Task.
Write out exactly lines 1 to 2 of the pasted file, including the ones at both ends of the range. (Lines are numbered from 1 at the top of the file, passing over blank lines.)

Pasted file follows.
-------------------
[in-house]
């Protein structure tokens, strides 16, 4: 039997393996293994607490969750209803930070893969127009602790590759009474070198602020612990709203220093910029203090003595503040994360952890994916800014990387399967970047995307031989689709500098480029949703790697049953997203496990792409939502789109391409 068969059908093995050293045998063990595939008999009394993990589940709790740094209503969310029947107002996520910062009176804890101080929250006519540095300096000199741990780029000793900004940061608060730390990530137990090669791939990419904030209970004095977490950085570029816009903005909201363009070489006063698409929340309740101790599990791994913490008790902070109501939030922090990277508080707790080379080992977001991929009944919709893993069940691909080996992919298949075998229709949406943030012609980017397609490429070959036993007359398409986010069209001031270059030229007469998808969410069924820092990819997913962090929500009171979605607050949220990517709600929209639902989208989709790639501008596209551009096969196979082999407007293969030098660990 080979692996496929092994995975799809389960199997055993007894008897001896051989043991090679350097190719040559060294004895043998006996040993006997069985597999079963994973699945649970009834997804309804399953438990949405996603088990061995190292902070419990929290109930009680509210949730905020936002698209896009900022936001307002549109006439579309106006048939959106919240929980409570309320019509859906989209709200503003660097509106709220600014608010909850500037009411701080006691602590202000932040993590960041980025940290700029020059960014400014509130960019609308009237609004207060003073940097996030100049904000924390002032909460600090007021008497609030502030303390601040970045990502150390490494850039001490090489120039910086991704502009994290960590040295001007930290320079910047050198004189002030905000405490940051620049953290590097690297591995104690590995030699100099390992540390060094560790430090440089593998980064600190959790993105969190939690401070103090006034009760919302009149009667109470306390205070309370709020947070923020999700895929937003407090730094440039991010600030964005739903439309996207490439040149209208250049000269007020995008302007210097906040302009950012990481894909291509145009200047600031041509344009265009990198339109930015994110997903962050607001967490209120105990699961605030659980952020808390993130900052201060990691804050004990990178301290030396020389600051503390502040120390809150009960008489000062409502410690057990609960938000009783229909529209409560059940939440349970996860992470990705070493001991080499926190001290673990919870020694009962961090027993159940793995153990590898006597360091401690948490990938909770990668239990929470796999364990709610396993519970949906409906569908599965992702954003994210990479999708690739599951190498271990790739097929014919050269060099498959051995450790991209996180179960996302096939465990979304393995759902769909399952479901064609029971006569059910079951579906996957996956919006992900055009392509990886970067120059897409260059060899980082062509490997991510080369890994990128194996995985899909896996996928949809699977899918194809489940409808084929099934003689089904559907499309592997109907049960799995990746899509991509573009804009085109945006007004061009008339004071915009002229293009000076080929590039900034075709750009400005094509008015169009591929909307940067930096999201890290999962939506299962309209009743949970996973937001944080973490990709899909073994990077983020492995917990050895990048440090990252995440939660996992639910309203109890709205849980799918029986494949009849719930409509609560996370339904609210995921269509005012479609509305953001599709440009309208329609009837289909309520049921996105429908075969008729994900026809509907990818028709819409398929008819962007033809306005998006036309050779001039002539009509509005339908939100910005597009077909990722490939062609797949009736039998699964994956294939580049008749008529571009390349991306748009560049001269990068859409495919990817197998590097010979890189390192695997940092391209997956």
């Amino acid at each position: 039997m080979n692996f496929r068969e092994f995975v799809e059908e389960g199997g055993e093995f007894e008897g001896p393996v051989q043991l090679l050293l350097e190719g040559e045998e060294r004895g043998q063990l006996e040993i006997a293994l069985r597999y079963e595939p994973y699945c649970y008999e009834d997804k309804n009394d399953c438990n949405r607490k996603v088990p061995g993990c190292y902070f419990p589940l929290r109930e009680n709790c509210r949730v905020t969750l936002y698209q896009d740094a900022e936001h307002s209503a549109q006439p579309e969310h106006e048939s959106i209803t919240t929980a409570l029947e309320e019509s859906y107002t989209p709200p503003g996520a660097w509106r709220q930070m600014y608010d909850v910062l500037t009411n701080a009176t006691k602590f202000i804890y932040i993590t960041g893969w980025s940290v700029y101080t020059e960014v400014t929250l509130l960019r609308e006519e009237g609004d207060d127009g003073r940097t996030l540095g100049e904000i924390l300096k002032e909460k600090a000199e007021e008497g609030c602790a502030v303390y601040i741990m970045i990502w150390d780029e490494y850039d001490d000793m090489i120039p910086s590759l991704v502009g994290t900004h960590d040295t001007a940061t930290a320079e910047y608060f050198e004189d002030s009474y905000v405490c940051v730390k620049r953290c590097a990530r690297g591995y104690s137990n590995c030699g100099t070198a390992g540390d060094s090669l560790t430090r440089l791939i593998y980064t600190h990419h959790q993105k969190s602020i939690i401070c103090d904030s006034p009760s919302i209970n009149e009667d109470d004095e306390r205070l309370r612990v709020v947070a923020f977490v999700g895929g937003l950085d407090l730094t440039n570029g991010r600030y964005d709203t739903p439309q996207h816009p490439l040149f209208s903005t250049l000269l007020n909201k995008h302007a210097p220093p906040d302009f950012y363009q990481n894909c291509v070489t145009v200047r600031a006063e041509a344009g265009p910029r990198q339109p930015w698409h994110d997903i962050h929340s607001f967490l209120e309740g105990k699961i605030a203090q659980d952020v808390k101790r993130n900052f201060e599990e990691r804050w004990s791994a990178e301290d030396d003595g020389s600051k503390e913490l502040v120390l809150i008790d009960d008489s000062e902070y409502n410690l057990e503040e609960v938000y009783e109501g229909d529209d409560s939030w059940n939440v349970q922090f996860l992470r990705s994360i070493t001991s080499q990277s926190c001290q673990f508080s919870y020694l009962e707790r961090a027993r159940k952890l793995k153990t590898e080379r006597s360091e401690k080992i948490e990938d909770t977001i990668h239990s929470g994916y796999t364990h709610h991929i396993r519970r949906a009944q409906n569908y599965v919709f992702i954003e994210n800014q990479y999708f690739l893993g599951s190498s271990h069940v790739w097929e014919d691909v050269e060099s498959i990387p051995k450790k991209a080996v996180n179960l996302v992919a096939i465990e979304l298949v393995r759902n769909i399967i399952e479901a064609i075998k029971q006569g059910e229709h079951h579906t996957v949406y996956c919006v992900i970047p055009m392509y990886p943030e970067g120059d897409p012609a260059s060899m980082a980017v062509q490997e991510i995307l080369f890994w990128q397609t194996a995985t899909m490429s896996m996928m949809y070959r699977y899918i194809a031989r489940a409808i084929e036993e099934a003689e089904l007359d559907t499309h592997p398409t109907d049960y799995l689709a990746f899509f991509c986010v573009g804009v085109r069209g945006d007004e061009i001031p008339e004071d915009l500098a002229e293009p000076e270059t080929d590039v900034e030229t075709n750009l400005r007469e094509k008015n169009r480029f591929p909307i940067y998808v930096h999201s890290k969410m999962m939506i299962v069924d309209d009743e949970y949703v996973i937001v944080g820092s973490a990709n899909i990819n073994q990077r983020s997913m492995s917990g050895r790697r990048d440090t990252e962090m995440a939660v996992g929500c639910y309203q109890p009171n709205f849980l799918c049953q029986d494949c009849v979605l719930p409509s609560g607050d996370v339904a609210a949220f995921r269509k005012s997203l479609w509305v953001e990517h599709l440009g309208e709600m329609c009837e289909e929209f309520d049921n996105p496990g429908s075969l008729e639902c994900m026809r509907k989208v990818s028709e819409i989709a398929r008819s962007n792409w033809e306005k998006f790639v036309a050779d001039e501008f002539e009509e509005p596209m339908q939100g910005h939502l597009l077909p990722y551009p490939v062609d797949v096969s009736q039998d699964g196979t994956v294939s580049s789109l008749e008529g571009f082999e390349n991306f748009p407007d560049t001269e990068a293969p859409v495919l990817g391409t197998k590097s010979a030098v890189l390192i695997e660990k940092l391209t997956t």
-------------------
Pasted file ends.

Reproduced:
[in-house]
């Protein structure tokens, strides 16, 4: 039997393996293994607490969750209803930070893969127009602790590759009474070198602020612990709203220093910029203090003595503040994360952890994916800014990387399967970047995307031989689709500098480029949703790697049953997203496990792409939502789109391409 068969059908093995050293045998063990595939008999009394993990589940709790740094209503969310029947107002996520910062009176804890101080929250006519540095300096000199741990780029000793900004940061608060730390990530137990090669791939990419904030209970004095977490950085570029816009903005909201363009070489006063698409929340309740101790599990791994913490008790902070109501939030922090990277508080707790080379080992977001991929009944919709893993069940691909080996992919298949075998229709949406943030012609980017397609490429070959036993007359398409986010069209001031270059030229007469998808969410069924820092990819997913962090929500009171979605607050949220990517709600929209639902989208989709790639501008596209551009096969196979082999407007293969030098660990 080979692996496929092994995975799809389960199997055993007894008897001896051989043991090679350097190719040559060294004895043998006996040993006997069985597999079963994973699945649970009834997804309804399953438990949405996603088990061995190292902070419990929290109930009680509210949730905020936002698209896009900022936001307002549109006439579309106006048939959106919240929980409570309320019509859906989209709200503003660097509106709220600014608010909850500037009411701080006691602590202000932040993590960041980025940290700029020059960014400014509130960019609308009237609004207060003073940097996030100049904000924390002032909460600090007021008497609030502030303390601040970045990502150390490494850039001490090489120039910086991704502009994290960590040295001007930290320079910047050198004189002030905000405490940051620049953290590097690297591995104690590995030699100099390992540390060094560790430090440089593998980064600190959790993105969190939690401070103090006034009760919302009149009667109470306390205070309370709020947070923020999700895929937003407090730094440039991010600030964005739903439309996207490439040149209208250049000269007020995008302007210097906040302009950012990481894909291509145009200047600031041509344009265009990198339109930015994110997903962050607001967490209120105990699961605030659980952020808390993130900052201060990691804050004990990178301290030396020389600051503390502040120390809150009960008489000062409502410690057990609960938000009783229909529209409560059940939440349970996860992470990705070493001991080499926190001290673990919870020694009962961090027993159940793995153990590898006597360091401690948490990938909770990668239990929470796999364990709610396993519970949906409906569908599965992702954003994210990479999708690739599951190498271990790739097929014919050269060099498959051995450790991209996180179960996302096939465990979304393995759902769909399952479901064609029971006569059910079951579906996957996956919006992900055009392509990886970067120059897409260059060899980082062509490997991510080369890994990128194996995985899909896996996928949809699977899918194809489940409808084929099934003689089904559907499309592997109907049960799995990746899509991509573009804009085109945006007004061009008339004071915009002229293009000076080929590039900034075709750009400005094509008015169009591929909307940067930096999201890290999962939506299962309209009743949970996973937001944080973490990709899909073994990077983020492995917990050895990048440090990252995440939660996992639910309203109890709205849980799918029986494949009849719930409509609560996370339904609210995921269509005012479609509305953001599709440009309208329609009837289909309520049921996105429908075969008729994900026809509907990818028709819409398929008819962007033809306005998006036309050779001039002539009509509005339908939100910005597009077909990722490939062609797949009736039998699964994956294939580049008749008529571009390349991306748009560049001269990068859409495919990817197998590097010979890189390192695997940092391209997956």